More so than any other sport, baseball takes its time to get to the action.  That’s not a criticism.  It’s part of what makes it great.  No other game allows you to hold a conversation with someone else during play, to talk over what’s happening as it unfolds, and build up the anticipation for the next bit of action through words.

While this certainly lends a social element to the sport for spectators, it also allows for the development a common language, which too often becomes overused by baseball commentators and reduced to clichés.  We all have our favourites, likely ingrained into us by our regional broadcast crew, but at some point, before it lost its original meaning, those clichés were likely clever turns of phrase.

As Salvador Dali famously said, “The first man to compare the cheeks of a young woman to a rose was obviously a poet; the first to repeat it was possibly an idiot.”

Here’s a definitive list of the language of idiots of which every baseball fan is all too aware.


  • Throw gems.
  • Throw heat.
  • Throw high cheese.
  • Throw cheddar.
  • Throw fastballs that work for them.
  • Throw payoff pitches.
  • Throw it in batters’ wheelhouses.
  • Throw chin music.
  • Throw back door breaking balls.
  • Get batters to eat out of their hand.
  • Get out of jams.
  • Get shelled.
  • Get roughed up.
  • Get involved in duels.
  • Get relegated to the bullpen.
  • Can be gotten to (primarily early, but sometimes early and often).
  • Can be one strike away.
  • Can go the distance.
  • Can help their own cause.
  • Can get the best of a batter.
  • Are filthy.
  • Are nasty.
  • Overpower hitters.
  • Establish strike zones.
  • Have good mechanics.
  • Take something off pitches.
  • Uncork wild pitches.
  • Pitch to the score.
  • Just win games.
  • Eat innings.
  • Hold runners.


  • Swing for the fences.
  • Swing and miss.
  • Hit balls that could be trouble.
  • Hit playable balls.
  • Hit the ball squarely.
  • Hit balls that take bad hops.
  • Hit towering line drives.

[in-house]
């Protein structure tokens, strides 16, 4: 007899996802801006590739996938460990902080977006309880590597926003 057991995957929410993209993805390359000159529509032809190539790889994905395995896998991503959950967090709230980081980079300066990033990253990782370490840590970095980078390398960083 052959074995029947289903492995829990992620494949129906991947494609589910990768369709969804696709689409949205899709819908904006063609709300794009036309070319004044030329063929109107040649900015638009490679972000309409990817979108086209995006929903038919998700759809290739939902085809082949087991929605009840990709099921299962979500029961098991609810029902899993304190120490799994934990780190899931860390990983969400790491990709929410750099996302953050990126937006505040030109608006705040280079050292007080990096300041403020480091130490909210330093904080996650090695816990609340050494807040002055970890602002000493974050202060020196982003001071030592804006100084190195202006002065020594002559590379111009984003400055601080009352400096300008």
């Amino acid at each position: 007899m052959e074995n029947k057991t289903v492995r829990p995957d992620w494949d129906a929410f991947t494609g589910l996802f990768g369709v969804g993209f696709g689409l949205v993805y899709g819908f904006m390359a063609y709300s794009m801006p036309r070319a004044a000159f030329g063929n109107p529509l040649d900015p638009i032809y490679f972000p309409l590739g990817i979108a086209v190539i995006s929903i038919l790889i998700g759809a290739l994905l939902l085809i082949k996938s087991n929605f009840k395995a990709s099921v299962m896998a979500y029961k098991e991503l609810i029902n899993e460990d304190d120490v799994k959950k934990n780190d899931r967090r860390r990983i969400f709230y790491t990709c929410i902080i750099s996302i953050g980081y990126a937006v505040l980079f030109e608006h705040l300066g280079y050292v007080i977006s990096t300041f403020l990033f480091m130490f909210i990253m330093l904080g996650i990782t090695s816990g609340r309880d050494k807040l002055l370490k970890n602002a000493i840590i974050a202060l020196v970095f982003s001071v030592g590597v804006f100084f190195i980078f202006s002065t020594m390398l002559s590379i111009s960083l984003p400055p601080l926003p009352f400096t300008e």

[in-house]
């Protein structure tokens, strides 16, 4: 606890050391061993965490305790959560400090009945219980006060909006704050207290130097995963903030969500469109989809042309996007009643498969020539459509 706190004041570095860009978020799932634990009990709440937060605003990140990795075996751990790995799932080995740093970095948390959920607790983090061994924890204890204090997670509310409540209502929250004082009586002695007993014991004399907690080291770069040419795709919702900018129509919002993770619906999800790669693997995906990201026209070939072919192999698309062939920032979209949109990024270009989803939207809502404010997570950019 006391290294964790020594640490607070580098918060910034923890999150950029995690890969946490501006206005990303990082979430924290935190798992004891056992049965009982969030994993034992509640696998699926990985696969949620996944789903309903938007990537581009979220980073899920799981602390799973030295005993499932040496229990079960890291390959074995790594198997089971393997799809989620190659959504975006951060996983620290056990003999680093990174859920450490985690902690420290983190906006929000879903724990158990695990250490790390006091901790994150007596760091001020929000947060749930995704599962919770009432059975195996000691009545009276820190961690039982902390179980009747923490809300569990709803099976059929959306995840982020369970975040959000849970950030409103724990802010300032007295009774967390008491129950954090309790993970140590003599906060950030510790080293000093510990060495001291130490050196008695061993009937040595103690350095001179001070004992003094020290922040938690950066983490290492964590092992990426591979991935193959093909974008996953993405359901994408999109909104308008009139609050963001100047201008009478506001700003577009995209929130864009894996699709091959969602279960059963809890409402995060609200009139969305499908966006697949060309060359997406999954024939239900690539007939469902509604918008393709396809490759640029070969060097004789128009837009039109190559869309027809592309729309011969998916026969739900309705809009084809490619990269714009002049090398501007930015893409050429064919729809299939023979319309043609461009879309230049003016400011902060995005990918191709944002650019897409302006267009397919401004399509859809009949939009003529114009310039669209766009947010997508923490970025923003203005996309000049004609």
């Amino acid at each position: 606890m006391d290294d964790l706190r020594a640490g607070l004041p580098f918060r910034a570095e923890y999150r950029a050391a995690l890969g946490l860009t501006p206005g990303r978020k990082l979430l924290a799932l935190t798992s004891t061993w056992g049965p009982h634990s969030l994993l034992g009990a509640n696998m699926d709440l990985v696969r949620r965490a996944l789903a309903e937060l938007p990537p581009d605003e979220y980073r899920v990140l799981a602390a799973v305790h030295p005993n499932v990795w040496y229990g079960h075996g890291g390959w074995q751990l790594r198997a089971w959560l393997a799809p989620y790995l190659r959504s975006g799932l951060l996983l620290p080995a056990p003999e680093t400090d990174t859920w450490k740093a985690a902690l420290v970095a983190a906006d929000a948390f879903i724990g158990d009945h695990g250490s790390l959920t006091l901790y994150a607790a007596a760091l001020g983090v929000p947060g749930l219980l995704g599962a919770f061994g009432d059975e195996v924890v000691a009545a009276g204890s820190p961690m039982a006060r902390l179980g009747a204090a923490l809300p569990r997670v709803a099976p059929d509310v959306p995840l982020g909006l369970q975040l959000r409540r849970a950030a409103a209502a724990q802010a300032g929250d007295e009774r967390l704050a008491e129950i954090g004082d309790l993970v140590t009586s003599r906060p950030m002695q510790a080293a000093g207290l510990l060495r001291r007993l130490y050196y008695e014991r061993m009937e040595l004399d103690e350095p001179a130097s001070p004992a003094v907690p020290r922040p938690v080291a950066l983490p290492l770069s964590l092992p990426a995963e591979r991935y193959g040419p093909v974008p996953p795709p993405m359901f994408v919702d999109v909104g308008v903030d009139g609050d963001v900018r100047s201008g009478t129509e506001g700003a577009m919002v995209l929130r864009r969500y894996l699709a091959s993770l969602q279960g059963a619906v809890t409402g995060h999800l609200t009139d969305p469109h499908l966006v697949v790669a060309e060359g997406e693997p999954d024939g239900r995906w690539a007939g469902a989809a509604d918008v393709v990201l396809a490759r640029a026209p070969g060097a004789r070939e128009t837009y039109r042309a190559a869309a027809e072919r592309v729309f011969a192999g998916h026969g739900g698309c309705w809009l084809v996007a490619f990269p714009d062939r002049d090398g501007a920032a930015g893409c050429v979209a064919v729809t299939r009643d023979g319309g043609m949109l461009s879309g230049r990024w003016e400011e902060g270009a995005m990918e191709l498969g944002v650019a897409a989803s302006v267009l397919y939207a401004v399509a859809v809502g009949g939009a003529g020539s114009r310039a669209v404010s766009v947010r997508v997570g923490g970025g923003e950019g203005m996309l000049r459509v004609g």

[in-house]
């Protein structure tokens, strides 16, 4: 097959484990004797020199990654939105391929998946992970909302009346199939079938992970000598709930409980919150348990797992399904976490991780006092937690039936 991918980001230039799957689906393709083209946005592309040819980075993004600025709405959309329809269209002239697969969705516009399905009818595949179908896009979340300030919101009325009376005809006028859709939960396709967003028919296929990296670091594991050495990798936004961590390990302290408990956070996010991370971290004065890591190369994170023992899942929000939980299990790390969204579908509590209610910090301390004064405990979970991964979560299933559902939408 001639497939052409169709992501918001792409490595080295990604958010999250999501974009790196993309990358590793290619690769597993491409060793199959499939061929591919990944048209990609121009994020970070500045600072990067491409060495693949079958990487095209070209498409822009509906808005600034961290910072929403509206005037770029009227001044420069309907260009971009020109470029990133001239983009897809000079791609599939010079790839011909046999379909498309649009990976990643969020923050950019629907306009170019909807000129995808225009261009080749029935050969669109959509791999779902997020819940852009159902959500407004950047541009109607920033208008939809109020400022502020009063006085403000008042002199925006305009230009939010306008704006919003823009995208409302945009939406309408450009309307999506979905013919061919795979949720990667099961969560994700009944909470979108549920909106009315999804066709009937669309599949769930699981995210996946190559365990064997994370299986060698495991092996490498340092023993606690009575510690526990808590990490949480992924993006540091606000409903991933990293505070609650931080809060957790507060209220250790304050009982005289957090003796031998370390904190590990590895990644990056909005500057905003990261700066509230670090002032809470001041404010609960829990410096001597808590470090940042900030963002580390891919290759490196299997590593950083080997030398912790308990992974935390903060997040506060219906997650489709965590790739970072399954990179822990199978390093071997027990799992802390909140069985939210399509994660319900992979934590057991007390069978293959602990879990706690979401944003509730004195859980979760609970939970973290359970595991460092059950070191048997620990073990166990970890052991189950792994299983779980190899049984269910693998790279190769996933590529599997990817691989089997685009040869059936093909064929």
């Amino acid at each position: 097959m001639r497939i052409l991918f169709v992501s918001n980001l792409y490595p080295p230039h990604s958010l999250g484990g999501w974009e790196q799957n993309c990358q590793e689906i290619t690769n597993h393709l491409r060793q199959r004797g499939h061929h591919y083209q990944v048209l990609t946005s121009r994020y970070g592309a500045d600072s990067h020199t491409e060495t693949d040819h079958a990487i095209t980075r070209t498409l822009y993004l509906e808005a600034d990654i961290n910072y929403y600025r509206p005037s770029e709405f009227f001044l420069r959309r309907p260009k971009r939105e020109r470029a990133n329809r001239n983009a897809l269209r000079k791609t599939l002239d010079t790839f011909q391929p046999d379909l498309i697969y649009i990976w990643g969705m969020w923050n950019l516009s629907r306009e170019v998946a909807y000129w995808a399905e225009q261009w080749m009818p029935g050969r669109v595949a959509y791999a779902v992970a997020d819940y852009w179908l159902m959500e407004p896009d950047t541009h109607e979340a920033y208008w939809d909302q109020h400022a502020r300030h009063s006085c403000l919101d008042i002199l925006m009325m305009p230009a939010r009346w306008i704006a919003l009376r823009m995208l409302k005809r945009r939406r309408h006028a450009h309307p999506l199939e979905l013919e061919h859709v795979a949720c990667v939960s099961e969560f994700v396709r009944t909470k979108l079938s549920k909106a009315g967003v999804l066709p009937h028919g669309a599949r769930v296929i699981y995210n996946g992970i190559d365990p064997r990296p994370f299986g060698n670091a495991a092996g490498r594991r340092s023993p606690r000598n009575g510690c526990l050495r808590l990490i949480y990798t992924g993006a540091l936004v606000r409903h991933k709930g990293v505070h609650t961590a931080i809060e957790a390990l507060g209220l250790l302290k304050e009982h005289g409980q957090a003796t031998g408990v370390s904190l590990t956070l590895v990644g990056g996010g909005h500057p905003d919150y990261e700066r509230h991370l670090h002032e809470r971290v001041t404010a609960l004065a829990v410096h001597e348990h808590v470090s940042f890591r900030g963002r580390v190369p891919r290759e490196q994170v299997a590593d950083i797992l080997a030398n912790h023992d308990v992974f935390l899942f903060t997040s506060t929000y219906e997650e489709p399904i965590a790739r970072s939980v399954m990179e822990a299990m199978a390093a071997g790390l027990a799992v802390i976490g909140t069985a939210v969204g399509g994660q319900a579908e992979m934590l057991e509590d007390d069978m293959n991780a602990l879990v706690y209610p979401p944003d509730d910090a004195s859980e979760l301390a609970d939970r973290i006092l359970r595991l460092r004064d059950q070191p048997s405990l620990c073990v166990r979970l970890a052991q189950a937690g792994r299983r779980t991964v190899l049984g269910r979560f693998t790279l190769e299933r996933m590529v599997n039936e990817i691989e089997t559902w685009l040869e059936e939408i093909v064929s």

• Hit frozen ropes.
  • Hit chili dippers.
  • Hit Texas Leaguers.
  • Hit fly ball outs that would be home runs in any other ballpark.
  • Hit solo shots.
  • Hit rockets.
  • Hit in the clutch.
  • Hit worm burners.
  • Fist the ball.
  • Have x amount of home runs on the year.
  • Have a good eye.
  • Can’t steal first base.
  • Can be a tough out.
  • Can be a contact hitter.
  • Can tie it up or take the lead with one swing of their bats.
  • Can get the best of a pitcher.
  • Can be real spark plugs (primarily ones of Anglo Saxon heritage).
  • Manufacture runs.
  • Produce runs.
  • Explode out of the batter’s box.
  • Tattoo pitches.
  • Chase bad pitches.
  • Take good cuts.
  • Take pitchers deep.
  • Collect seeing eye hits.
  • Wait for their pitch.
  • See the ball well.
  • Really get a hold of it.
  • Get all over pitches.
  • Often exhibit good pieces of hitting.
  • Mash taters.


  • Get caught napping.
  • Get good jumps.
  • Get on their horse.
  • Score insurance runs.
  • Can be ninety feet away from scoring.
  • Can be ducks on the pond.


  • Toss it around the horn.
  • Catch cans of corn.
  • Make twin killings.
  • Make shoestring catches.
  • Have a real hose.
  • Have soft hands.

For information on the origins of some of these and other ridiculous sports clichés, check out Wikipedia’s Glossary of Baseball, as well as a past 10 Spot from Sports Illustrated’s Peter McEntegart.

Let me know the ones I’ve missed in the comments below, and I’ll add them to the list.